Thursday, September 1, 2011

Comforting Noises and Status Contests

An interesting observation on some of unexpected underpinnings of the atheist movement by Robin Hanson. Emphases mine, and I don't agree with his conclusion, but it's worth thinking about in these terms.

Atheists want to apply relatively uniform standards of interpretation and evaluation across wide ranges of intellectual claims. Such uniform standards should allow intellectuals to draw more reliable inferences combining insights from many diverse topic areas....Religious folks understand that treating their religious claims as crazy would detract from the many complex functions that these claims serve within the complex religious experience. So they would rather apply different intellectual standards to these claims. They’d rather say "Don't take this so literally, don’t be so reductionist; this kind of talk is just different."

Of course defenders of religion also don’t want to say that they are just making comforting noises that have no intellectual meaning; a sense that their words are somewhat like intellectual claims is part of what lets those noises be comforting. And they don’t want to clarify in much detail just what exactly they are saying, in the usual intellectual terms.

It seems to me that religion will handily win this contest for a long time to come. The social support that can be mustered by a few intellectuals hoping for more uniform standards of interpretation and evaluation across diverse topics seems quite weak compared to strong interests others have in the usual complex religious processes. Even if many broad-thinking intellectuals decide to pick a noisy fight over this, most of society will just shrug their shoulders and ignore it. Surely this fact is known to most atheists, so this can’t really be about inducing a social change to a new less objectionable religion substitute. So it is probably mostly about other things, such as status contests within the smaller world of intellectuals.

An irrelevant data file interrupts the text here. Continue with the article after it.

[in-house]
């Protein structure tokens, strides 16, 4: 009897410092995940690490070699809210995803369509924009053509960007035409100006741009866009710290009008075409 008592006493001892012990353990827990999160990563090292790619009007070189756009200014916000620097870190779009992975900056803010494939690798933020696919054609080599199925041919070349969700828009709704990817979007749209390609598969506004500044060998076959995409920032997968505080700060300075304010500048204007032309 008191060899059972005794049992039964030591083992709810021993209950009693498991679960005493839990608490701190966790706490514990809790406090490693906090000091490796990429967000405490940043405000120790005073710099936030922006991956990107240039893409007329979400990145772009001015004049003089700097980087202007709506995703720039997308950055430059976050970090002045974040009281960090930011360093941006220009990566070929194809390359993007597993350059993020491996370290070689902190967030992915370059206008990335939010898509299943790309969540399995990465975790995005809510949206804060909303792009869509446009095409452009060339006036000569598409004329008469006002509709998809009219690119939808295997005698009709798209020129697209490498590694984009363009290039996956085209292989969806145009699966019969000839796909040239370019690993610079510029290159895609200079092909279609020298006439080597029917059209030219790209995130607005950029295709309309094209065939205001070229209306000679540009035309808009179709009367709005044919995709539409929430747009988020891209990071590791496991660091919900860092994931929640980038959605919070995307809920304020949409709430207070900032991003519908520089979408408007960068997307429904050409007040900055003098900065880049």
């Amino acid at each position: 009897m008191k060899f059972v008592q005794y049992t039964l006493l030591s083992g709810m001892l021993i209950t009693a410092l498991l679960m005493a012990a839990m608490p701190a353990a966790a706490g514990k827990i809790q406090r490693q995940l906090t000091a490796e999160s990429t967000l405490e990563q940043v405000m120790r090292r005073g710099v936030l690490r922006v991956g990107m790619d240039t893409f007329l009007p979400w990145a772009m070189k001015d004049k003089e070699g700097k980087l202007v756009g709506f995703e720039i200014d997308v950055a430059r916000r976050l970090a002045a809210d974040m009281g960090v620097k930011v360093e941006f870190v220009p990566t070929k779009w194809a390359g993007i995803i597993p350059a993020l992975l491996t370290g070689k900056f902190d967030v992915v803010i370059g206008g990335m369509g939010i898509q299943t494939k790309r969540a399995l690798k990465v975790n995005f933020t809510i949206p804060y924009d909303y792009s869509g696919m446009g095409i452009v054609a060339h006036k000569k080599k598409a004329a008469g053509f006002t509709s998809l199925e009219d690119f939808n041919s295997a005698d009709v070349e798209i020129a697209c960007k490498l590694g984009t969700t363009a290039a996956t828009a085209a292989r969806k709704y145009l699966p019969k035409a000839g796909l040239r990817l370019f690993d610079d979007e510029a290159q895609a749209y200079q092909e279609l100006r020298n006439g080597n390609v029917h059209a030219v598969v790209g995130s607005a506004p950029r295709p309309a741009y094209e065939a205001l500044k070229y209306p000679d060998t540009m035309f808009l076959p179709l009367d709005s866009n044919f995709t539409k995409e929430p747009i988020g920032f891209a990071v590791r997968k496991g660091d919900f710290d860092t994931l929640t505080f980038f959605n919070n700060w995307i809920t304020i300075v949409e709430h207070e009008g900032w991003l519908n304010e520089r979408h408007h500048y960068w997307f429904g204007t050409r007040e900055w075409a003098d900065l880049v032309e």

dbonfitto said...

The short game is stacked against us, so we have to play the long game. Long games are hard.

You kind of skip out on the libertarian first third of that article which sets the stage, in my opinion, for the dim outlook in the middle. I feel like there's a background track whispering, "But what's in it for me?" through the whole rest of the article.

Why are atheists vocal in the face of insurmountable numbers and almost certain short term defeat? Because the vocal ones aren't looking at the political/social situation in 4-year chunks. No social change happens that quickly. Slavery has been out for 150 years and we finally have a black president, but we're a long way from from being done solving race issues.

There is very, very little short term gain in being a vocal atheist. The gains come from shifting the social inertia of the species over towards a progressive, secular, rational vector. Our kids' kids' ... kids' kids get to leave the planet before the sun turns into a red giant instead of wallowing in a long dark age.

Michael Caton said...

I do actually think that over the long haul religion as such as a politically powerful force is doomed. But humans' irrational thought habits that put us in groups and make us do things for bad reasons aren't going away.

dbonfitto said...

Yes, but wouldn't it be nice if those groups weren't given special 'sacred' shelter from criticism, taxes, and responsibility?